18. The system of claim 17, wherein the security enabling module is further configured, upon execution by the computer processor, to direct the camera to capture multi-dimensional code images.
19. The system of claim 16, wherein:
the security enabling module is configured, upon execution by the computer processor, to extract a wireless networking identifier, an identifier of a wireless networking security protocol and one or more wireless networking encryption keys from the multi-dimensional code image; and
the one or more networking control processes modules comprise a wireless networking modification module.
20. The system of claim 16, wherein:
the security enabling module is configured, upon execution by the computer processor, to extract an identifier that a root certificate is encoded in the multi-dimensional code, an identifier of an encryption method used in the certificate; and one or more encryption keys from the two-dimensional code image; and
the one or more networking control modules comprise a networking encryption modification module.
21. One or more computer-readable storage media containing instructions which, upon execution by a computer system, cause the computer system to perform operations comprising:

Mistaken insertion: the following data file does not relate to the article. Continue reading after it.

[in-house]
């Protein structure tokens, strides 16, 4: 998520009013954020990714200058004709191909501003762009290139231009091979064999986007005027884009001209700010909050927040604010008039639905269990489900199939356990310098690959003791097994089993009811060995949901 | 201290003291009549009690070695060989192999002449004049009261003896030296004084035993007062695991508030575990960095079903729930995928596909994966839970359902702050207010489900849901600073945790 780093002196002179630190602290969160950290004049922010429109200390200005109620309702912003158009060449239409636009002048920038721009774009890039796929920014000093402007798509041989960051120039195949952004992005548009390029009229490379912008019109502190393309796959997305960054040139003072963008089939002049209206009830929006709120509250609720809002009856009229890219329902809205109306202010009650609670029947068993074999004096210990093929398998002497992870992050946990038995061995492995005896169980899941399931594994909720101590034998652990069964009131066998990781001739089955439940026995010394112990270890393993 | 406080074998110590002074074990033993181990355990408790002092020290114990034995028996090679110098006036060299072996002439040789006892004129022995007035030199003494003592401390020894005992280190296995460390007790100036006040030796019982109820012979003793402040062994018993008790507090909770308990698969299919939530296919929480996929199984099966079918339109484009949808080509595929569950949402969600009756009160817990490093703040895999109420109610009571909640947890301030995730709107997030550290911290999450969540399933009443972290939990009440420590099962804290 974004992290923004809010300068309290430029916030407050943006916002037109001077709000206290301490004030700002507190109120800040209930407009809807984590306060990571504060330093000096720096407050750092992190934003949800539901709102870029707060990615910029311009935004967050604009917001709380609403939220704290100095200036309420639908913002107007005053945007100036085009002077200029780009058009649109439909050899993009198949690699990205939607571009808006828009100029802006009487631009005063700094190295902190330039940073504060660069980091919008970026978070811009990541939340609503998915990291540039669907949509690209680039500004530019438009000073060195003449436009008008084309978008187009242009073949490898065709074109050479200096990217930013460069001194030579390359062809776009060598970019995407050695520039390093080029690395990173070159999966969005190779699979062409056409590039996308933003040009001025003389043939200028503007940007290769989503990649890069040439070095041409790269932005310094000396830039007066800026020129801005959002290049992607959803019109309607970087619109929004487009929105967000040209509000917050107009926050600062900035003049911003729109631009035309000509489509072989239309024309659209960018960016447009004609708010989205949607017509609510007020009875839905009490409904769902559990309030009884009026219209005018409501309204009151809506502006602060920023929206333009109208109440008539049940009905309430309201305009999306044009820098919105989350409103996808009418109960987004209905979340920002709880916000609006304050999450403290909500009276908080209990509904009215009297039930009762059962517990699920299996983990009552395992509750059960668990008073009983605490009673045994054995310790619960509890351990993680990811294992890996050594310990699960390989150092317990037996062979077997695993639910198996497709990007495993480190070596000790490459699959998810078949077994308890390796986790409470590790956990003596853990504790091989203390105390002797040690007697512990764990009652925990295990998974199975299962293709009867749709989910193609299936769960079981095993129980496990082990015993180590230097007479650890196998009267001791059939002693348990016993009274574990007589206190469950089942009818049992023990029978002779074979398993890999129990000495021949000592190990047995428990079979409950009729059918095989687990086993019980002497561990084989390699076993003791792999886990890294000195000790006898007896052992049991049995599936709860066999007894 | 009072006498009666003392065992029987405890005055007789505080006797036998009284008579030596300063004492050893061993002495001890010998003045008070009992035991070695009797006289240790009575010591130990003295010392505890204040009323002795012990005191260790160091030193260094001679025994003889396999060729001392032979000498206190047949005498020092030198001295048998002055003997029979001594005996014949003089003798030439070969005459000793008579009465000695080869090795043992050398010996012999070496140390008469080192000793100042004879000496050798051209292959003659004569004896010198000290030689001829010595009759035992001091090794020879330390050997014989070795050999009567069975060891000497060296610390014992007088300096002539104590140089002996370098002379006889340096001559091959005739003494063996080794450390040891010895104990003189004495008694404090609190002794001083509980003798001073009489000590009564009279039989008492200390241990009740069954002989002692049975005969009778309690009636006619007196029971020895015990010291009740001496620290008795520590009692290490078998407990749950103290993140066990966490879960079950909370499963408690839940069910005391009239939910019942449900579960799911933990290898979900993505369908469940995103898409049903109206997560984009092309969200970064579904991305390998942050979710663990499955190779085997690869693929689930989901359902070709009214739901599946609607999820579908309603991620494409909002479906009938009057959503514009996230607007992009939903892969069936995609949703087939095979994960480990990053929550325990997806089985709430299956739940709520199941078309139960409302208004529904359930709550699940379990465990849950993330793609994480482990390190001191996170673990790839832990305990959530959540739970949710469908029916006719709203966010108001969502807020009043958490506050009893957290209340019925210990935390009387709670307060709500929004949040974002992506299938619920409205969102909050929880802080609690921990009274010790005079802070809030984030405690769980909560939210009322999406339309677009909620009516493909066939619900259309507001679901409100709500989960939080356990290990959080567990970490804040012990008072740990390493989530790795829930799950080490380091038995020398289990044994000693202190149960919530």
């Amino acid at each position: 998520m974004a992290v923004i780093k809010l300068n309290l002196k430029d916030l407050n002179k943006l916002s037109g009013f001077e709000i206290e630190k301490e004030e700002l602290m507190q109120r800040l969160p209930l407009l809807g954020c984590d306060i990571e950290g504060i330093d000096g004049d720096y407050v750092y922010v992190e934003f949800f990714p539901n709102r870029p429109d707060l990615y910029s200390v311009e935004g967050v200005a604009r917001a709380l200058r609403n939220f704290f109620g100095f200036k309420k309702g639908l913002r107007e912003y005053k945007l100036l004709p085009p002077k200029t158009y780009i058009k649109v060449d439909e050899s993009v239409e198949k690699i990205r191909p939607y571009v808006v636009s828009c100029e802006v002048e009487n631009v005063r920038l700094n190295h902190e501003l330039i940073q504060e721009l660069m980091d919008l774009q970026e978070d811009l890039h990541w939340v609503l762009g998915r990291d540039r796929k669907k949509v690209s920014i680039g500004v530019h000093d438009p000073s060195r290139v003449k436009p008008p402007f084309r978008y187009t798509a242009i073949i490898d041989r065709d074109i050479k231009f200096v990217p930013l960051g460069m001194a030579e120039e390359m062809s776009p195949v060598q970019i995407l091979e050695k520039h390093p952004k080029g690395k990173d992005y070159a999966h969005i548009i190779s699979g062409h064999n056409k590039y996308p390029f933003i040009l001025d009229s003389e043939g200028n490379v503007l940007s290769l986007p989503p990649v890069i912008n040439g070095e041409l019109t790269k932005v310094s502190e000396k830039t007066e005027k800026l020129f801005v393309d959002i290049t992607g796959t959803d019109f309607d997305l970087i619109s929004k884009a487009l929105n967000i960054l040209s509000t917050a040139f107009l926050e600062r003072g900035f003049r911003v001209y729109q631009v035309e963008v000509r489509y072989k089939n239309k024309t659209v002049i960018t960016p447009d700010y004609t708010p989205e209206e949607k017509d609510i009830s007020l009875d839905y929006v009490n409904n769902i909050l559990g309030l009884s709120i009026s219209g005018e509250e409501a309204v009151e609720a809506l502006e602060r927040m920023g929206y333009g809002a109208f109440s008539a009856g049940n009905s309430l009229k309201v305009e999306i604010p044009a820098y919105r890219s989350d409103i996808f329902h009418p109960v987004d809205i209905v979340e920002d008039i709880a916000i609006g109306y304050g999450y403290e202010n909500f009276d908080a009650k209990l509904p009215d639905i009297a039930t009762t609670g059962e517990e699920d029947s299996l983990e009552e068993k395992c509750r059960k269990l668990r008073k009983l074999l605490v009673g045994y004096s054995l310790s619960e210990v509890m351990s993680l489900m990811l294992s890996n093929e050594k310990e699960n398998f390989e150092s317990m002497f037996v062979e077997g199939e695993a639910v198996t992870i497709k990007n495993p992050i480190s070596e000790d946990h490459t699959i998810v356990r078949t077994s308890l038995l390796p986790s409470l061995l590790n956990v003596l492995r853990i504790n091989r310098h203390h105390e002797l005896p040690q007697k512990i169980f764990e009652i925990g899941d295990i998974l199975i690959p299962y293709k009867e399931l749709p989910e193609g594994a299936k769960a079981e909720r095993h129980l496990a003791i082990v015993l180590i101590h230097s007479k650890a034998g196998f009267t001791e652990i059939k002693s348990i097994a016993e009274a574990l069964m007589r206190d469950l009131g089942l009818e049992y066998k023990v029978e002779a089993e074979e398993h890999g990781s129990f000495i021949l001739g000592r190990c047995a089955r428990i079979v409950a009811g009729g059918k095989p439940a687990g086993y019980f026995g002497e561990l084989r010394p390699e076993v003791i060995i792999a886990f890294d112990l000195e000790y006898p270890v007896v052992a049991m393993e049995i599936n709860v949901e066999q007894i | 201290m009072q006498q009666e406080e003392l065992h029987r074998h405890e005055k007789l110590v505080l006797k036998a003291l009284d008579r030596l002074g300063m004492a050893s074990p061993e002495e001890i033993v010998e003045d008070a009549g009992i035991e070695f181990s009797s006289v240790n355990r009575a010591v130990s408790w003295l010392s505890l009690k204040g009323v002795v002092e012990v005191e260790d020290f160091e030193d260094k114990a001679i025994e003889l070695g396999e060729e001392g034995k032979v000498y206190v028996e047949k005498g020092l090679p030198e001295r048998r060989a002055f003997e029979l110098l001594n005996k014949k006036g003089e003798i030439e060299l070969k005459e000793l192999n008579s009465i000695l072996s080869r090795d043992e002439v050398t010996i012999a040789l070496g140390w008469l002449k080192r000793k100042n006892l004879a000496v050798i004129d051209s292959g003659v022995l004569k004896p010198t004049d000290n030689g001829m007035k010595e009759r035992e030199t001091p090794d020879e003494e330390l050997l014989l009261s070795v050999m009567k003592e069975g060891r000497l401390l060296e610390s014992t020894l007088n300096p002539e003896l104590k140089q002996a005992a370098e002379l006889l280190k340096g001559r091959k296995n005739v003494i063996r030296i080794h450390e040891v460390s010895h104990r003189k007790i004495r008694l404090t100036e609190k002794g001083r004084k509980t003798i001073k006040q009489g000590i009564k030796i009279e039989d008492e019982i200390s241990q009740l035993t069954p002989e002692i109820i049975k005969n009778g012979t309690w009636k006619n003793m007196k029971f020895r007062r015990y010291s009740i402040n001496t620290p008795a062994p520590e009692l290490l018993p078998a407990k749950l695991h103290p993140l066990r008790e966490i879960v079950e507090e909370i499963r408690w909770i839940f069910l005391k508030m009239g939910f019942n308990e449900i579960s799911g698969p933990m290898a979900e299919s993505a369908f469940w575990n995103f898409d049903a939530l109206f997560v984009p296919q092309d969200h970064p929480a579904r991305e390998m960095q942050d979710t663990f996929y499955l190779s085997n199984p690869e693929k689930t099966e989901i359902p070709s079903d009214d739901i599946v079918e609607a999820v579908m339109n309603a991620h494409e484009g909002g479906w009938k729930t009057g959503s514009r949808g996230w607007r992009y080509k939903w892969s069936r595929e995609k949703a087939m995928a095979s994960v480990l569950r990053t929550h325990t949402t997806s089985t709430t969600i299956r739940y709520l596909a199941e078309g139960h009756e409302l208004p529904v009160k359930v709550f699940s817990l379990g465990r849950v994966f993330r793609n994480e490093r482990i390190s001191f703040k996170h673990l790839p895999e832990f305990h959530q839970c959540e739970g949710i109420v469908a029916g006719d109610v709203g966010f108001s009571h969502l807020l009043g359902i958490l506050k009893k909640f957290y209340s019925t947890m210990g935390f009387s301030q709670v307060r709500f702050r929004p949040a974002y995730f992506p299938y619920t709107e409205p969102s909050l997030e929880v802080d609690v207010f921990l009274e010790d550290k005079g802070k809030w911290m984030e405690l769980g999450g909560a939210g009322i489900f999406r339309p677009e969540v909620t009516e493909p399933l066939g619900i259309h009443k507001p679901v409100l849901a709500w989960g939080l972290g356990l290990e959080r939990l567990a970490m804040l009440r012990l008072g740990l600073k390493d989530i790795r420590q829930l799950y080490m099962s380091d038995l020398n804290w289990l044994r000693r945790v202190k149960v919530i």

obtaining by the computer system, an image of a two-dimensional code from a camera coupled to the computer system;
analyzing by the computer system, the two-dimensional code to identify one or more pieces of security-related information encoded therein; and
directing by the computer system, modification of one or more security features of the computing device based on the security-related information.
22. The computer-readable storage media of claim 21, wherein analyzing the two-dimensional code comprises identifying a descriptor for the security-related information encoded therein.
23. The computer-readable storage media of claim 22, wherein:
the descriptor shows that the two-dimensional code comprises information related to a wireless network, directing modification of one or more security features of the computing device comprises directing the computing device to use the wireless network; and
analyzing the two-dimensional code comprises identifying an identifier of the wireless network.